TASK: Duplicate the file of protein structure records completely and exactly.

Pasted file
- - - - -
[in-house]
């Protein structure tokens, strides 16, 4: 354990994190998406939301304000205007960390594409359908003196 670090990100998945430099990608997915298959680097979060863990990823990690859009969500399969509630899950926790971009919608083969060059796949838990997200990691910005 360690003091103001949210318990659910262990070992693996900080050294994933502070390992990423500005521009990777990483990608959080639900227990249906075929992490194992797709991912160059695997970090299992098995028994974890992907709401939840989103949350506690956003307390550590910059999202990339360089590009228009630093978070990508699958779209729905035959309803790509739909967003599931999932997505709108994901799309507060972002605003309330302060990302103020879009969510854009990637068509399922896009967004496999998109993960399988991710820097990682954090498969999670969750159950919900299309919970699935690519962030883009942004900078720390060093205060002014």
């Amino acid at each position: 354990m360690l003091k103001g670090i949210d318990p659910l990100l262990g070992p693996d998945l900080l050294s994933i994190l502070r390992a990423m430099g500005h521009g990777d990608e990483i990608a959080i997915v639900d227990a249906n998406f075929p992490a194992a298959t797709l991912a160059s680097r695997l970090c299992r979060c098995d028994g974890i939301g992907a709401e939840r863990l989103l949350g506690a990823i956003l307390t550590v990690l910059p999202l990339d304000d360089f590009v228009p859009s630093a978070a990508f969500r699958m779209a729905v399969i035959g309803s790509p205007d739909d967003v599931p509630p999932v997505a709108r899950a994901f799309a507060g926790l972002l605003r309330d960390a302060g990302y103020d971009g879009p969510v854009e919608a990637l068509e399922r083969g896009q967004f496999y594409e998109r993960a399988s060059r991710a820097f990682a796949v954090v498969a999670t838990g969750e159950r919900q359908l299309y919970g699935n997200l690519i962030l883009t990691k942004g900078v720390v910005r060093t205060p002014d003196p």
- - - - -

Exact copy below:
[in-house]
């Protein structure tokens, strides 16, 4: 354990994190998406939301304000205007960390594409359908003196 670090990100998945430099990608997915298959680097979060863990990823990690859009969500399969509630899950926790971009919608083969060059796949838990997200990691910005 360690003091103001949210318990659910262990070992693996900080050294994933502070390992990423500005521009990777990483990608959080639900227990249906075929992490194992797709991912160059695997970090299992098995028994974890992907709401939840989103949350506690956003307390550590910059999202990339360089590009228009630093978070990508699958779209729905035959309803790509739909967003599931999932997505709108994901799309507060972002605003309330302060990302103020879009969510854009990637068509399922896009967004496999998109993960399988991710820097990682954090498969999670969750159950919900299309919970699935690519962030883009942004900078720390060093205060002014």
């Amino acid at each position: 354990m360690l003091k103001g670090i949210d318990p659910l990100l262990g070992p693996d998945l900080l050294s994933i994190l502070r390992a990423m430099g500005h521009g990777d990608e990483i990608a959080i997915v639900d227990a249906n998406f075929p992490a194992a298959t797709l991912a160059s680097r695997l970090c299992r979060c098995d028994g974890i939301g992907a709401e939840r863990l989103l949350g506690a990823i956003l307390t550590v990690l910059p999202l990339d304000d360089f590009v228009p859009s630093a978070a990508f969500r699958m779209a729905v399969i035959g309803s790509p205007d739909d967003v599931p509630p999932v997505a709108r899950a994901f799309a507060g926790l972002l605003r309330d960390a302060g990302y103020d971009g879009p969510v854009e919608a990637l068509e399922r083969g896009q967004f496999y594409e998109r993960a399988s060059r991710a820097f990682a796949v954090v498969a999670t838990g969750e159950r919900q359908l299309y919970g699935n997200l690519i962030l883009t990691k942004g900078v720390v910005r060093t205060p002014d003196p």